“You can continue to do what you think is important to grow the business. If you don’t have the cash to do that, you will make some bad business decisions.’

When RuffaloCODY was started, he recalled having a cash reserve “that helped us through some rough spots.”


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One of the things Heidi Ipsan was unprepared for when starting her business was the myriad of regulations.

“There were far more than I thought was involved and the different hoops that you have to go through,” said Ipsan, owner of the Daisy, a consignment clothing, decor and gift shop in the NewBo District in Cedar Rapids.

A second location will open Sept. 1 in Marion.

“One person approves something and the next person that comes out adds something to the list or says it needs to be done a different way.”

Ipsan said she also was unaware of the amount of work needed to start a business.

“It’s not a 40-hour week or a 9-to-5 job,” she said. “You can’t turn this off. As soon as you open your eyes in the morning, it’s with you.”

Ipsan said you quickly learn that you need to wear a lot of hats.

“You may have started the business because you enjoy a particular aspect of a business, but once you get into it, you have to be the marketing director and also clean the bathroom,” she said. “You need be able to shift gears pretty easily.”

A ‘roller coaster’

When Kellie Sauser and three partners launched the Newbo Shops at 208, two years ago, they learned the value of networking. (Newbo Shops at 208 is in the same building as the Daisy.)

“We had a lot of friends who had started a business by themselves,” Sauser said. “We have been able to bounce ideas off of them as well as each other. It’s really important to get help with creativity.”

Sauser and her partners, Joan Gray, Jennifer Morris and Deb Christensen, have experienced what she calls the “roller coaster” of business highs and lows.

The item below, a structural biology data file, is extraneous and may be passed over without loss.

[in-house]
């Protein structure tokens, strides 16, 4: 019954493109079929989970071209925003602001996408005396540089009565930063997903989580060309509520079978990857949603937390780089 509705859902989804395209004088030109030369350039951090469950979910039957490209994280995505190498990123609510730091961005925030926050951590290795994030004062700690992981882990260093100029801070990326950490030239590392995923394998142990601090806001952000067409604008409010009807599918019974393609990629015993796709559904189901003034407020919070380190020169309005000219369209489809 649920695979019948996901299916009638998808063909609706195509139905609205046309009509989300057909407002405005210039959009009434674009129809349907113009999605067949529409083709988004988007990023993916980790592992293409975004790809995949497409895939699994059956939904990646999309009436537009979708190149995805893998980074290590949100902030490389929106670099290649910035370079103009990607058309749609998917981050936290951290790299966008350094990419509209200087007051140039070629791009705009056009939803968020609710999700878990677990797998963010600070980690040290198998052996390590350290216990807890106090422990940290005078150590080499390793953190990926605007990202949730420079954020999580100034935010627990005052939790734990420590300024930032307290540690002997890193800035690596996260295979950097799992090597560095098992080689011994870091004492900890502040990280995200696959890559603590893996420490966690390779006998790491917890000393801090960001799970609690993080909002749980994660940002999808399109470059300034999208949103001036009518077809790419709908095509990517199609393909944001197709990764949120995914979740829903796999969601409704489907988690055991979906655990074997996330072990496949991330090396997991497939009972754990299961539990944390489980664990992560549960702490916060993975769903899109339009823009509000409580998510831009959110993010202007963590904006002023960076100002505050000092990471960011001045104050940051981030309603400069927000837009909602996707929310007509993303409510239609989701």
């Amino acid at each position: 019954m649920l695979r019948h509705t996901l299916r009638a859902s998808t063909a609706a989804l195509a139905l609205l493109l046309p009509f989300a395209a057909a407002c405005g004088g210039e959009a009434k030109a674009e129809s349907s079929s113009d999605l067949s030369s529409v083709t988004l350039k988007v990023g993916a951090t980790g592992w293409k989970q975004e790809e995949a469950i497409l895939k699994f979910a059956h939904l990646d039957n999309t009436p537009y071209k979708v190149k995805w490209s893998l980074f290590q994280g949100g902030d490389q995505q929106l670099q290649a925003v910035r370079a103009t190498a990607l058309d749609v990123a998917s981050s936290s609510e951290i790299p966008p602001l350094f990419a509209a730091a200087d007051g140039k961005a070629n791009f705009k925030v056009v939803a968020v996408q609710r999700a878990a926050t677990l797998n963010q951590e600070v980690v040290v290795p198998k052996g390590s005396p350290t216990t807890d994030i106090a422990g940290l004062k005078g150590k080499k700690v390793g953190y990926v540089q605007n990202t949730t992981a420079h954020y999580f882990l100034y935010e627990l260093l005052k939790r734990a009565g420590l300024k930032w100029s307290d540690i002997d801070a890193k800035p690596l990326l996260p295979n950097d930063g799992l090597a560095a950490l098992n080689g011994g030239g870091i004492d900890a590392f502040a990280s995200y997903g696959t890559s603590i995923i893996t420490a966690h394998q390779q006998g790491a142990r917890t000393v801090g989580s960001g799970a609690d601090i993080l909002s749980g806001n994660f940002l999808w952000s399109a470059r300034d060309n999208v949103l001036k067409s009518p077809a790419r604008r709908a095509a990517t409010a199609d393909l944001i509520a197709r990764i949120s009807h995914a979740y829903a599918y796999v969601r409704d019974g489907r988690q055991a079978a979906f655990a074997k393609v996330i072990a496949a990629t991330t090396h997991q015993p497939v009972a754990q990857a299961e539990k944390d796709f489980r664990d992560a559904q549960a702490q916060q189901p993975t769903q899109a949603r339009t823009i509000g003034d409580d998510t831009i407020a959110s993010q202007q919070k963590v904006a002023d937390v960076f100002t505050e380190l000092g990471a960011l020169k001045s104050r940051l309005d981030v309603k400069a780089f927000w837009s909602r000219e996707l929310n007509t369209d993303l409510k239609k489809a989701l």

“You have really slow days and busy days,” Sauser said. “ ... You could have a slow day today and a really busy day tomorrow when you will go home really charged up.

“Every day is different.”

While starting a business brings many challenges and sleepless nights that no one tells you about beforehand, Ruffalo said it also can be rewarding.

“It’s a lot of fun,” he said. “Even though it’s 24-by-7 and it’s your life for a good number of years, it’s a lot of fun.”

When Ruffalo started out, no one told him that his goal should be creating careers and not jobs.

“There’s a significant difference between those two things,” he said. “I explain that to new employees.

“I tell them, ‘If you are here for a job, you’re in the wrong place. And if you’re here because you want to know exactly what you’re going to do tomorrow, you are definitely in the wrong place because we are going to move very fast and we’re going to create careers.’”

Ruffalo said how you react to a business downturn can have a significant impact on employee moral.

“If senior management walks around with a gloomy attitude and sourpuss faces, that really transcends into the entire organization,” he said. “If you have some lows, openly talk about it and how you’re going to work through the issue. People will buy into that if you are very open.

“No one told me in advance, but we were very open with our employees. They knew exactly what was going on in the business.”